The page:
The Power Motive is not without its own disadvantages. Individuals who are motivated by power are often flighty and frustrate easily. They have no problem moving locations or changing situation if the opportunity presents itself. They have a reputation for being “ladder climbers,” or working their way up the organization as soon as a better position presents itself. Some believe that they are not invested in their role, but just simply biding their time until the next one is available. As they will simply abandon their position in their search for fame, recognition and wealth, it is difficult to dispel those ideas.

The Achievement Motive

If an individual’s predominant motive is achievement, they are motivated to do better for the sake of doing so. They hope to exceed expectations and are pleased when they surpass their peers. These individuals like challenges and want to be in charge of their success.

Achievement-oriented individuals will change the situation or the location if they feel like it is not meeting their needs. The do not like working in groups because they do not like having limited control over the outcome. Instead, they prefer to do work where the results are clear and visible.

Many entrepreneurs are motivated by achievement. They have the drive to be successful and this is, in turn, vital to the economy. However, this may not mean that they are the best bosses to their employees. Achievement-motivated individuals often prefer to do things themselves, leading them to micromanage things in a business. They prefer not to work in a team and often fail to share the workload and responsibility. It is a double-edged sword: they experience success and rise to management positions, but this same personality is what keeps them from being successful in those roles.

The Affiliation Motive

If an individual’s predominant motive is affiliation, they are essentially motivated by social connections. They are primarily motivated to fit in and please others, and value their relationships with their peers. These individuals appreciate familiar situations and are unlikely to leave their work location. They also do not like working alone and try to avoid disappointing their coworkers and managers at all costs.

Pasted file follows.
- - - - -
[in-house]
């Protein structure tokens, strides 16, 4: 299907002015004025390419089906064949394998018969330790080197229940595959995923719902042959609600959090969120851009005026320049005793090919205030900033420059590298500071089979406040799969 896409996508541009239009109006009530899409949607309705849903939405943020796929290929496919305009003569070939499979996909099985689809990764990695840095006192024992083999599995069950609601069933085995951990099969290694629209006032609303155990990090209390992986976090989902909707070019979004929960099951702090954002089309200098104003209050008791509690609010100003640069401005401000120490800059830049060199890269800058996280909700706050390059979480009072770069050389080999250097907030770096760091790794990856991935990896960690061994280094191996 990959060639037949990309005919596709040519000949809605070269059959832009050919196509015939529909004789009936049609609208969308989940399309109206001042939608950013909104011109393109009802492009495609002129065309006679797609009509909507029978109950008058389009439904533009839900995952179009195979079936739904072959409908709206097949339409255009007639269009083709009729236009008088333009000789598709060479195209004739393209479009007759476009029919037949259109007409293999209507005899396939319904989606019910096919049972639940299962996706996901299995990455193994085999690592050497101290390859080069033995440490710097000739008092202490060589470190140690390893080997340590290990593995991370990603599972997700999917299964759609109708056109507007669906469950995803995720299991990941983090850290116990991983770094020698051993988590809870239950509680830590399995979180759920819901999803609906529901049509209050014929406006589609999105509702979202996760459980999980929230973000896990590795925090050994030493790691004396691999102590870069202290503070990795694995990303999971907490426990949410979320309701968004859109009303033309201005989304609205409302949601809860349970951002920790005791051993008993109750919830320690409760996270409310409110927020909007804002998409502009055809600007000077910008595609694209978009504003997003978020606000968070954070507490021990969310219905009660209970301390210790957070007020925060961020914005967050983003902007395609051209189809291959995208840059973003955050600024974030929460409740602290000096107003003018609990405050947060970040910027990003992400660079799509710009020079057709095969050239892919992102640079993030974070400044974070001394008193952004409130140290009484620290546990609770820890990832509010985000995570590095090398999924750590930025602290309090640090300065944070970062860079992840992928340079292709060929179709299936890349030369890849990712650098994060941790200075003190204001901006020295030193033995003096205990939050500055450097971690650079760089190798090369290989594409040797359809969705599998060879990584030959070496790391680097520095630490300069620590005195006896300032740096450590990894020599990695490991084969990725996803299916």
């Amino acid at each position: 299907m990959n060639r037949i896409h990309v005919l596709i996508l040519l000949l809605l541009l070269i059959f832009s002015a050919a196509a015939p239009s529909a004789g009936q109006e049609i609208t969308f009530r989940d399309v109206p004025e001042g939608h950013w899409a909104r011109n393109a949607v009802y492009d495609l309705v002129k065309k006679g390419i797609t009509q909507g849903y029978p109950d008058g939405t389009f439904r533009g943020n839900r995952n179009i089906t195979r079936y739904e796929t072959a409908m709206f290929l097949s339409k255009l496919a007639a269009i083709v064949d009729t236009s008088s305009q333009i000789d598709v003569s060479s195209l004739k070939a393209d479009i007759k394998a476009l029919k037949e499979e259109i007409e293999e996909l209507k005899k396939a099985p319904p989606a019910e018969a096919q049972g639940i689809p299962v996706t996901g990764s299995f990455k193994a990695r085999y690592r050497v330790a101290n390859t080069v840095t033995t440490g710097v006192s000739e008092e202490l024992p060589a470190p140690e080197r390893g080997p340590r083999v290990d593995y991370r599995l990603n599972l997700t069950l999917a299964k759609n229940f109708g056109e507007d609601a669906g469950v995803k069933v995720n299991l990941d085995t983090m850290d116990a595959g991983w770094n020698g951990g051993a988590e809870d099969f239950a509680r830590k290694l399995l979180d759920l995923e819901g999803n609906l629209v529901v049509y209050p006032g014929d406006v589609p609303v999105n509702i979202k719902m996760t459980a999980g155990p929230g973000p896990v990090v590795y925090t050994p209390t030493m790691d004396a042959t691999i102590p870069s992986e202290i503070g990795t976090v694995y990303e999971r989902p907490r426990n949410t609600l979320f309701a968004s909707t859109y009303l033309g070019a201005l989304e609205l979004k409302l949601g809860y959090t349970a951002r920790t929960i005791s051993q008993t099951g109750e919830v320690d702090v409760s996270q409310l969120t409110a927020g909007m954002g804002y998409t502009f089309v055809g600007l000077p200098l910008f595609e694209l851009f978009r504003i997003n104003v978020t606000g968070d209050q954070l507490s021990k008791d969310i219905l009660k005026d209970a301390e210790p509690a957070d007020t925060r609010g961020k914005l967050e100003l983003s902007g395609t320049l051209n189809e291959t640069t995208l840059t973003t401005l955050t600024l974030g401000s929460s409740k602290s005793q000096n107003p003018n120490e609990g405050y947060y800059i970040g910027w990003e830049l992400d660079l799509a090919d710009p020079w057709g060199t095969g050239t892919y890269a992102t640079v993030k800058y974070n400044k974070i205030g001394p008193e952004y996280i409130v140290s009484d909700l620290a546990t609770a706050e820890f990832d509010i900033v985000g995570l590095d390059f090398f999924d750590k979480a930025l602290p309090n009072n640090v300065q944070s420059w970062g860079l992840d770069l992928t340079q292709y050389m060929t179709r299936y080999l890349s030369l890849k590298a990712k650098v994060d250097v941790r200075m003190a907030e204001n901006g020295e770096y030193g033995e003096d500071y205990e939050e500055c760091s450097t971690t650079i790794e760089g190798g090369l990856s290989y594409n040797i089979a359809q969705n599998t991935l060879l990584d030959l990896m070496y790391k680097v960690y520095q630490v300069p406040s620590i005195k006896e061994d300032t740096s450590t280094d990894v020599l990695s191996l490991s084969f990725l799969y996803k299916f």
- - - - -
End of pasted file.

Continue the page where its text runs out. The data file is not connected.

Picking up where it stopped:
Even though affiliation-motivated individuals work well in a team, they are often not the best employees. They are not motivated to do better as they are content to stay in their position. There is no drive to improve their employee status or their personal position, which makes them, in effect, the least effective workers.

How it is used

The Three Needs Theory is most often used in business or corporate settings. It has enabled the use of personality tests in employees. Originally dismissed as irrelevant, personality tests become more popular when managers were attempting to discover what motivates their employees. Personality tests also enable the manager to learn more about each individual.

People require different things from their workplace. Individuals motivated by power may need clear expectations and steps needed to advance in their careers. Individuals motivated by achievement may need regular opportunities to solve a problem. Individuals motivated by affiliation may need consistent feedback on the job that they are doing.